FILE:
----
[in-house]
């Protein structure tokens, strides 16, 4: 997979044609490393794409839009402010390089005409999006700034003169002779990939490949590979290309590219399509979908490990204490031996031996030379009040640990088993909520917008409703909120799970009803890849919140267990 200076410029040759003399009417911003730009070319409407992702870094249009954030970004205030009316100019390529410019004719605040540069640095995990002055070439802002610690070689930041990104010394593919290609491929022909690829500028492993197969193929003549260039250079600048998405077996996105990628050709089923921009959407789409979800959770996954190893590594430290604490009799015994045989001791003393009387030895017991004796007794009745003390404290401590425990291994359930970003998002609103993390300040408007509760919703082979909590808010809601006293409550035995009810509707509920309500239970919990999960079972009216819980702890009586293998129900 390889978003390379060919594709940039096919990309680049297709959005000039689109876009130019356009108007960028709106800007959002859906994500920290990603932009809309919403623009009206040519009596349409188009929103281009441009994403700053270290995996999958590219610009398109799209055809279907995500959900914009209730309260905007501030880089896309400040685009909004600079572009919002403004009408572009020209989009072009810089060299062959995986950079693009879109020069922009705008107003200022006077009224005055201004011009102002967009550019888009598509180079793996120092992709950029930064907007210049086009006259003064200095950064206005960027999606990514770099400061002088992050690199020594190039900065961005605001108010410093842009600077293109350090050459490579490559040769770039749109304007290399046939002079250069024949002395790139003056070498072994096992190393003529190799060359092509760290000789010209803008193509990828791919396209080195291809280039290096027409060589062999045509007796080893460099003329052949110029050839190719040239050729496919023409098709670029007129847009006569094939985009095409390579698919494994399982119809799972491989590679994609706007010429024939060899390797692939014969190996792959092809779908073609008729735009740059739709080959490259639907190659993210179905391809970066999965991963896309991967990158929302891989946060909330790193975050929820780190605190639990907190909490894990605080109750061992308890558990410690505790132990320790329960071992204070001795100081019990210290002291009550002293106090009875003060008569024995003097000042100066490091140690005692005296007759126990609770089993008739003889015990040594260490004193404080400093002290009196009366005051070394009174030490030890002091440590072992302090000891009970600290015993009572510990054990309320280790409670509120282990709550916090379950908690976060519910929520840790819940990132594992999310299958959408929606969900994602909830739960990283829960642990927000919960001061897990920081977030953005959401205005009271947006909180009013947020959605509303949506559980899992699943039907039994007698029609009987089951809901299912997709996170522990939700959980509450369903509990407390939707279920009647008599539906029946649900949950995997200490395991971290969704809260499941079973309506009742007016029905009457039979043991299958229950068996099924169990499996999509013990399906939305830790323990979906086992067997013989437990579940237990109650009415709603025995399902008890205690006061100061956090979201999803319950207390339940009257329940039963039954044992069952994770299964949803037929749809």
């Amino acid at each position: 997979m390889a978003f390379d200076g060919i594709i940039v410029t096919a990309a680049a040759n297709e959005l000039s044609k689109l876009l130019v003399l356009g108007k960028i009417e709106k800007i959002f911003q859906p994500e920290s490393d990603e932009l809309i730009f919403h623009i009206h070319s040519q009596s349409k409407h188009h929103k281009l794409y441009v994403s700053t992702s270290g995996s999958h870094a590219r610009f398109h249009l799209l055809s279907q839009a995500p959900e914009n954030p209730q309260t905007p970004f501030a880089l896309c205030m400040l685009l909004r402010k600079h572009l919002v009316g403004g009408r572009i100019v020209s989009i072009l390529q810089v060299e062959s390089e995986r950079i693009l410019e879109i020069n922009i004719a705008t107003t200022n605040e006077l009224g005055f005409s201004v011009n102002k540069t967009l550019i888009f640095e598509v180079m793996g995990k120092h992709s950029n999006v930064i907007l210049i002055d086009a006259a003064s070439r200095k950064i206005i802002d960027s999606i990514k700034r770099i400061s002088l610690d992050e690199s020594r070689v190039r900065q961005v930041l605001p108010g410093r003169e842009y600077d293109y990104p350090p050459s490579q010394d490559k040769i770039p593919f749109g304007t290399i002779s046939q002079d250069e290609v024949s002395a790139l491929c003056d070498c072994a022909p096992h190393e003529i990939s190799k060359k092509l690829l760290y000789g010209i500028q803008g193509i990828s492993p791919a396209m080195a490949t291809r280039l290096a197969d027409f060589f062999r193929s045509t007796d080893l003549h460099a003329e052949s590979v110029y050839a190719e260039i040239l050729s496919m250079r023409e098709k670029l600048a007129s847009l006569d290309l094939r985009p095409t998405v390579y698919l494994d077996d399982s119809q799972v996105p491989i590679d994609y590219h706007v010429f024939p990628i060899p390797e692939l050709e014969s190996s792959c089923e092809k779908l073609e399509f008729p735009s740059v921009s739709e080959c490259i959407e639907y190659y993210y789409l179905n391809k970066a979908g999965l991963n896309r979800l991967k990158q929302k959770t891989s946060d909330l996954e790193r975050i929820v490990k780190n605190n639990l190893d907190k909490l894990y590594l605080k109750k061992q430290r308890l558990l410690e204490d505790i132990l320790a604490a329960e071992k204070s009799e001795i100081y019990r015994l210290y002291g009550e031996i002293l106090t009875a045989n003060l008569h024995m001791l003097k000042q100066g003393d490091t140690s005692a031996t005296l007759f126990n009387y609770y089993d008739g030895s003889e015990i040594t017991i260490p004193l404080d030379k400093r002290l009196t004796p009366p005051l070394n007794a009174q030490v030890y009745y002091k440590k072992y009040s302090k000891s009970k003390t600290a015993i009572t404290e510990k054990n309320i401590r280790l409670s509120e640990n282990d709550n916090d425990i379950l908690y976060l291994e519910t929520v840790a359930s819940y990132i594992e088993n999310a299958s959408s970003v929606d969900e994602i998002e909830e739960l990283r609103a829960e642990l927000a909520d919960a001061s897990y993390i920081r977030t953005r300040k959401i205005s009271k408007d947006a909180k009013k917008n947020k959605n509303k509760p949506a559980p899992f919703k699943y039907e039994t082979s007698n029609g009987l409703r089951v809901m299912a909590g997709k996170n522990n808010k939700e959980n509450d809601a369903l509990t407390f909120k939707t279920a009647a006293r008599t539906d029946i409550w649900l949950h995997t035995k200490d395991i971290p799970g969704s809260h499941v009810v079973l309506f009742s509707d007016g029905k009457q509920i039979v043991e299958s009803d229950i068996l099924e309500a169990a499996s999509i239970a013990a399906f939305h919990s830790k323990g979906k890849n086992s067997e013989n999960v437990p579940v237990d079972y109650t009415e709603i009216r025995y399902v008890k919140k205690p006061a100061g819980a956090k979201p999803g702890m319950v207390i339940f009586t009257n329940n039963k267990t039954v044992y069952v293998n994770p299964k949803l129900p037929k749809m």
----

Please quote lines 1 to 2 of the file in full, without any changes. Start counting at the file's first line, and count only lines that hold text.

[in-house]
């Protein structure tokens, strides 16, 4: 997979044609490393794409839009402010390089005409999006700034003169002779990939490949590979290309590219399509979908490990204490031996031996030379009040640990088993909520917008409703909120799970009803890849919140267990 200076410029040759003399009417911003730009070319409407992702870094249009954030970004205030009316100019390529410019004719605040540069640095995990002055070439802002610690070689930041990104010394593919290609491929022909690829500028492993197969193929003549260039250079600048998405077996996105990628050709089923921009959407789409979800959770996954190893590594430290604490009799015994045989001791003393009387030895017991004796007794009745003390404290401590425990291994359930970003998002609103993390300040408007509760919703082979909590808010809601006293409550035995009810509707509920309500239970919990999960079972009216819980702890009586293998129900 390889978003390379060919594709940039096919990309680049297709959005000039689109876009130019356009108007960028709106800007959002859906994500920290990603932009809309919403623009009206040519009596349409188009929103281009441009994403700053270290995996999958590219610009398109799209055809279907995500959900914009209730309260905007501030880089896309400040685009909004600079572009919002403004009408572009020209989009072009810089060299062959995986950079693009879109020069922009705008107003200022006077009224005055201004011009102002967009550019888009598509180079793996120092992709950029930064907007210049086009006259003064200095950064206005960027999606990514770099400061002088992050690199020594190039900065961005605001108010410093842009600077293109350090050459490579490559040769770039749109304007290399046939002079250069024949002395790139003056070498072994096992190393003529190799060359092509760290000789010209803008193509990828791919396209080195291809280039290096027409060589062999045509007796080893460099003329052949110029050839190719040239050729496919023409098709670029007129847009006569094939985009095409390579698919494994399982119809799972491989590679994609706007010429024939060899390797692939014969190996792959092809779908073609008729735009740059739709080959490259639907190659993210179905391809970066999965991963896309991967990158929302891989946060909330790193975050929820780190605190639990907190909490894990605080109750061992308890558990410690505790132990320790329960071992204070001795100081019990210290002291009550002293106090009875003060008569024995003097000042100066490091140690005692005296007759126990609770089993008739003889015990040594260490004193404080400093002290009196009366005051070394009174030490030890002091440590072992302090000891009970600290015993009572510990054990309320280790409670509120282990709550916090379950908690976060519910929520840790819940990132594992999310299958959408929606969900994602909830739960990283829960642990927000919960001061897990920081977030953005959401205005009271947006909180009013947020959605509303949506559980899992699943039907039994007698029609009987089951809901299912997709996170522990939700959980509450369903509990407390939707279920009647008599539906029946649900949950995997200490395991971290969704809260499941079973309506009742007016029905009457039979043991299958229950068996099924169990499996999509013990399906939305830790323990979906086992067997013989437990579940237990109650009415709603025995399902008890205690006061100061956090979201999803319950207390339940009257329940039963039954044992069952994770299964949803037929749809």